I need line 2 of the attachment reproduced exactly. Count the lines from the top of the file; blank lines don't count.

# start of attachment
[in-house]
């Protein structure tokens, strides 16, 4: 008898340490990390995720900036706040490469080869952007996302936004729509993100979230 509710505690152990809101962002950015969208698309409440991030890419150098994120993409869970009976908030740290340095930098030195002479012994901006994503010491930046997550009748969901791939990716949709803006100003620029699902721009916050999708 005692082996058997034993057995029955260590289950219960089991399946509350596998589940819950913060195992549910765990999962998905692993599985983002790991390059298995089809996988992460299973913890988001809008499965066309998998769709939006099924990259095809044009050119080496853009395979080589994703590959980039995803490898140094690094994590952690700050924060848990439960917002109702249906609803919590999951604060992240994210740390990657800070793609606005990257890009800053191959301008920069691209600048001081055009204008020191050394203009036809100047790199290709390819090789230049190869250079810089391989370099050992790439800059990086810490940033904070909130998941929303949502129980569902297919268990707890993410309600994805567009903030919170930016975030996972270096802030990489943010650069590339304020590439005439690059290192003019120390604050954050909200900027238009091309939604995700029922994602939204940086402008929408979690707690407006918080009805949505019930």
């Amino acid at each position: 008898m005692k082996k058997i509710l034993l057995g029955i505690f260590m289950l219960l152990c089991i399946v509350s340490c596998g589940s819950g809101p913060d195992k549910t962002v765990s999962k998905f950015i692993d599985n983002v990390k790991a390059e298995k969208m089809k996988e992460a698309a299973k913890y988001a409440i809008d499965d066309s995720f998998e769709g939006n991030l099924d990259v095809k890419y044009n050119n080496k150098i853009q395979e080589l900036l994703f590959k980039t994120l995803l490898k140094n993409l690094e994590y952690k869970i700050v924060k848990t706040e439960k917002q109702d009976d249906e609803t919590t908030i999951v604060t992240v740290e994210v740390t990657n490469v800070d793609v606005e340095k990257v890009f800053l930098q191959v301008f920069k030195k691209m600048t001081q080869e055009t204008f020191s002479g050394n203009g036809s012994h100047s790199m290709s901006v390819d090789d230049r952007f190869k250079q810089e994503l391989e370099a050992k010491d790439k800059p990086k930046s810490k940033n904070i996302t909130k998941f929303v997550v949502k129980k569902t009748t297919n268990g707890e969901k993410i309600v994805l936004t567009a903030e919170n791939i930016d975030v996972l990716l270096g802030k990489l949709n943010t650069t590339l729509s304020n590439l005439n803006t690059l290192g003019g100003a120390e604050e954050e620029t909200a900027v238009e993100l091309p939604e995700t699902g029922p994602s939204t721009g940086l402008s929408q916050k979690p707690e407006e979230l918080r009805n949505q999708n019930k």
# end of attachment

């Protein structure tokens, strides 16, 4: 008898340490990390995720900036706040490469080869952007996302936004729509993100979230 509710505690152990809101962002950015969208698309409440991030890419150098994120993409869970009976908030740290340095930098030195002479012994901006994503010491930046997550009748969901791939990716949709803006100003620029699902721009916050999708 005692082996058997034993057995029955260590289950219960089991399946509350596998589940819950913060195992549910765990999962998905692993599985983002790991390059298995089809996988992460299973913890988001809008499965066309998998769709939006099924990259095809044009050119080496853009395979080589994703590959980039995803490898140094690094994590952690700050924060848990439960917002109702249906609803919590999951604060992240994210740390990657800070793609606005990257890009800053191959301008920069691209600048001081055009204008020191050394203009036809100047790199290709390819090789230049190869250079810089391989370099050992790439800059990086810490940033904070909130998941929303949502129980569902297919268990707890993410309600994805567009903030919170930016975030996972270096802030990489943010650069590339304020590439005439690059290192003019120390604050954050909200900027238009091309939604995700029922994602939204940086402008929408979690707690407006918080009805949505019930």